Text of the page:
As I said, "dance" is foreign to me. Those who know it have this to say about Chitrasena: "Recognising the vast potentials of traditional dance forms, he experimented with form, sound and colour, steering the dance along uncharted paths. Ironically, the old and the new never appeared to his as two separate or distinct entities. The new was but an extension of the old. In essence, two contributions of Chitrasena are undisputed. First, the infusion of the idea of Theatre, the Stage, the world of audience confrontation and entertainment to the Sinhala Dance; and secondly, the actual work proceeding from this conception, transferring our folk dances into gems for modern theatre. From this transformation he created a vehicle of artistic expression for the Sinhala Dance - the Ballet.

One could probably "trace" the contours that he danced along with his troupe, by visiting each and every ballet he produced, Nala Damayanthi, Karadiya, Kinkini Kolama etc. That is not possible in this space. It requires a meticulous biographer to capture all that Chitrasena has done to enhance our cultural sensibilities and refashion our humanity in more gentle ways through his art. The exhibition itself is a biography of sorts.

Only, "reading" it is not within the parameters of the possible. Perhaps the one way to ensure as complete a reading as possible, would be to preserve all the material and make it available for the general public. For Chitrasena does not belong only to those who conferred honours on him. He belongs to the people not least of all because he embraced this land in the most tender way possible: he drew his strength each time his foot touched the earth and he stole nothing when he lifted it, elegantly, of course.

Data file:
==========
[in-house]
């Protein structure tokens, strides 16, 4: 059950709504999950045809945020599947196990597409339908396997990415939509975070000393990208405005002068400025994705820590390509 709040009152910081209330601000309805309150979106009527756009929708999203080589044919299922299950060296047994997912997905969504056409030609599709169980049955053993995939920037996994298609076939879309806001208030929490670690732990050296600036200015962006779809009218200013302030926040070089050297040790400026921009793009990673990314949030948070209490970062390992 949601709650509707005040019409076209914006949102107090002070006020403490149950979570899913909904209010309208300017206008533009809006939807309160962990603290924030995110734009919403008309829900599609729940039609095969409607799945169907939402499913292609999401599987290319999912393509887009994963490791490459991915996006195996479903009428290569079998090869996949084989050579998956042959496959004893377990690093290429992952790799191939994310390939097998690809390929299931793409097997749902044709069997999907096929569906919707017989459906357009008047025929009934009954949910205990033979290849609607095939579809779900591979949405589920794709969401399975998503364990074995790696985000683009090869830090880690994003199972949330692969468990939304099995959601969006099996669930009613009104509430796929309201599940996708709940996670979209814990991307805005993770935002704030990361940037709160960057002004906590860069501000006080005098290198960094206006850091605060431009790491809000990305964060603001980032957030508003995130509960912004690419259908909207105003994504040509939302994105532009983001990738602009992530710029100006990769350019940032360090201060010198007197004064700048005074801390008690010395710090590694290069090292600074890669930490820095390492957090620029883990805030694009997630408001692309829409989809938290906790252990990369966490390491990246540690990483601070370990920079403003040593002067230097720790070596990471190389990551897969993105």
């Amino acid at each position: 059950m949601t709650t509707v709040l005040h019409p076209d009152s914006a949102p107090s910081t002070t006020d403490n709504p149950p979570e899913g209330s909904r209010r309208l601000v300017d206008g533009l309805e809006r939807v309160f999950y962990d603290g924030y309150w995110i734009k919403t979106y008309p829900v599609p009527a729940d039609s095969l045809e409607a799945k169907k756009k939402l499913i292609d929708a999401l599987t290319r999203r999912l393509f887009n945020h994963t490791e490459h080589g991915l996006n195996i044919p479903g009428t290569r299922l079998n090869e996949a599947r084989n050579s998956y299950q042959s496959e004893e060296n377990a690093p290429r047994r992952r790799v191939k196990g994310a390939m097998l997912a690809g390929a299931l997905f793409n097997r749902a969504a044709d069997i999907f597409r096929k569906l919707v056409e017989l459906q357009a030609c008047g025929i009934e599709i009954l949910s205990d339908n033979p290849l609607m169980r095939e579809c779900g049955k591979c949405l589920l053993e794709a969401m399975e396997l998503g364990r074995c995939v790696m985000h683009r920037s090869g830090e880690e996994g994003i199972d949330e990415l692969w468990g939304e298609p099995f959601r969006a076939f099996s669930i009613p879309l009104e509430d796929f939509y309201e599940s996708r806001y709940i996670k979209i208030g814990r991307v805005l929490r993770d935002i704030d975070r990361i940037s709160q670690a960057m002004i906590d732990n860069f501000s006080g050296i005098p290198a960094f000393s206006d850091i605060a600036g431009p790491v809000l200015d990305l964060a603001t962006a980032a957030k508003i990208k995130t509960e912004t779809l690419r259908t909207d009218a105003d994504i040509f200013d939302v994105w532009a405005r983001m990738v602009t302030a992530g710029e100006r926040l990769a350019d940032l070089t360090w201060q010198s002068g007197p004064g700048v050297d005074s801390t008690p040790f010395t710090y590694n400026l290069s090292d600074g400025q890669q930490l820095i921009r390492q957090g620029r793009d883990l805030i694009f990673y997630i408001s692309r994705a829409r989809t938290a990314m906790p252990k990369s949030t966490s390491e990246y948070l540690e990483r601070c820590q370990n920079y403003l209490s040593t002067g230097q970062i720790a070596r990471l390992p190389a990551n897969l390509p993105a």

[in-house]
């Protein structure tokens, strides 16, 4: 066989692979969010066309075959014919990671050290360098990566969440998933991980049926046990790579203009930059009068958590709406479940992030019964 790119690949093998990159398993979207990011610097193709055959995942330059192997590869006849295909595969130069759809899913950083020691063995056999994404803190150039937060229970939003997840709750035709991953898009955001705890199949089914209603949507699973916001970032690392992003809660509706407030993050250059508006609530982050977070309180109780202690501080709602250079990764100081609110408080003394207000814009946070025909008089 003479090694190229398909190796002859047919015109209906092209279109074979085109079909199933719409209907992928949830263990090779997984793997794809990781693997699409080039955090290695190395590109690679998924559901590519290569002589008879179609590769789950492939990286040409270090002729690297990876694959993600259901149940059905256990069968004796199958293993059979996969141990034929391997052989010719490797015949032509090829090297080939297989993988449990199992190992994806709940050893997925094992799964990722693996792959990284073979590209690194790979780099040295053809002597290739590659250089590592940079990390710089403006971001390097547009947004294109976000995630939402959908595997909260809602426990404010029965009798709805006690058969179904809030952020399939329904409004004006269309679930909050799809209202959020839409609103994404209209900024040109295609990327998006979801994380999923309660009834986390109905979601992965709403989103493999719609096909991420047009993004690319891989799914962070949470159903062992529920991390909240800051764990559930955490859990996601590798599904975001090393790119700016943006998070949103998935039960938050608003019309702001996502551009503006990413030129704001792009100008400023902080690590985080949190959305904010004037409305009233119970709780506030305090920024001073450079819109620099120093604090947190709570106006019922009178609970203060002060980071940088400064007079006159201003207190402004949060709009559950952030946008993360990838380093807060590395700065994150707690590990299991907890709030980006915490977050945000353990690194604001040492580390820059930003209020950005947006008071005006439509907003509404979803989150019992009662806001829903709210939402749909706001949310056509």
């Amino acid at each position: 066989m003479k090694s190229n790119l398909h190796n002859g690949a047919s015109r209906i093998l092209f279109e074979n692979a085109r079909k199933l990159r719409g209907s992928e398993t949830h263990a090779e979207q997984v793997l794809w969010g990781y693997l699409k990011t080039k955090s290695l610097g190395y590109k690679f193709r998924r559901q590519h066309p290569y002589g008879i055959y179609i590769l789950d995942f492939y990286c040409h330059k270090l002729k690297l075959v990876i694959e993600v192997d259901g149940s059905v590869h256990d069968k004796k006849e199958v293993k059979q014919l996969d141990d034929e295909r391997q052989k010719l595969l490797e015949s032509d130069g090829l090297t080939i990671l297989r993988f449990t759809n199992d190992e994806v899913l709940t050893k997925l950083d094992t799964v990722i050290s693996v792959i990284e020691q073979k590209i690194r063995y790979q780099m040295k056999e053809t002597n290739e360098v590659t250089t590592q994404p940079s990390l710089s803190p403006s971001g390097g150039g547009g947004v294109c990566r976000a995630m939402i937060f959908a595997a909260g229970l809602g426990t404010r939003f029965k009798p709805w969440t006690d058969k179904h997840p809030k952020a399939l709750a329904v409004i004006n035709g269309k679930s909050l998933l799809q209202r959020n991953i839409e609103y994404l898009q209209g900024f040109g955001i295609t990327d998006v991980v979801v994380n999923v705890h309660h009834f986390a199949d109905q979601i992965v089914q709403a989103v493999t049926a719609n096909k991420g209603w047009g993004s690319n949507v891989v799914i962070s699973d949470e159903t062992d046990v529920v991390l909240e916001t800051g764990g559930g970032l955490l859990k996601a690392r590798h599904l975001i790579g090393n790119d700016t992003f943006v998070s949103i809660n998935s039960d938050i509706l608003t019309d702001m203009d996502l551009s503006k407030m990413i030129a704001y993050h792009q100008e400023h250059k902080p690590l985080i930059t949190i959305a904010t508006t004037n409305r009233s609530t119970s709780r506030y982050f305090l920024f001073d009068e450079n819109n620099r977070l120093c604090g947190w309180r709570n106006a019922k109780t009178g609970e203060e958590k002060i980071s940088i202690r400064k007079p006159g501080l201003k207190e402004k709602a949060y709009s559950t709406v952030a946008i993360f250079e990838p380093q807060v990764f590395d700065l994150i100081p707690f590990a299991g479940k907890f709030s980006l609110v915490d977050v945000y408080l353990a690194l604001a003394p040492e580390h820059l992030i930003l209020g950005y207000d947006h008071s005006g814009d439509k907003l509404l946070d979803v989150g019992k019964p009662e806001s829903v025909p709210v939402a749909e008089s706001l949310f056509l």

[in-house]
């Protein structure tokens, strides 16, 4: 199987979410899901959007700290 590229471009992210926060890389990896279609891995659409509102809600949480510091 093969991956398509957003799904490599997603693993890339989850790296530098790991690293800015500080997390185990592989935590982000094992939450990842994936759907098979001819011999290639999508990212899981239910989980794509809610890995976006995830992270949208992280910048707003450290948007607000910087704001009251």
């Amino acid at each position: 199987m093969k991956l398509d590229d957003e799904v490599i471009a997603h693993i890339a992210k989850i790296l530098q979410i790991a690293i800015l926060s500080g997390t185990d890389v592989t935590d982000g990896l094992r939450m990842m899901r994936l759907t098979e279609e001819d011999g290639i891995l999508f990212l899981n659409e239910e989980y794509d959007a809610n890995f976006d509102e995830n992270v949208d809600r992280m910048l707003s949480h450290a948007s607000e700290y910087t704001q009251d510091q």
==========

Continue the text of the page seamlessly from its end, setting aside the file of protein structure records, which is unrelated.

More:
The organisers of the exhibition hope that it will generate funds to complete Chitrasena’s dream project, that of establishing a new Chitrasena Kalayathanaya on land granted to the Chitrasena-Vajira Dance Foundation. It will take more than an exhibition to do this. We would not be a grateful people if we don’t do something about this. For this is no longer "Chitrasena’s Project". It is, it has to be, a National Project, as or more important than the many projects that "win" the "National" label.

What is heartening to know is what Upekha, Chitrasena’s daughter told me. "My niece Heshma has returned after doing a Theatre Arts Degree in the University of California, Berkeley. She can handle all this. Thajithangani, my other niece, is also a dancer. They will carry the tradition forward."

This is the traditional way. It is easy to be thankful. In this case, we ought to do more. I am convinced that we can be patriotic enough to accept the challenge of ensuring that the tradition lives, by helping build the Kalayathanaya.

It is the least we, as a nation, can do by way of saying "thank you" to a human being who did much more than merely dance.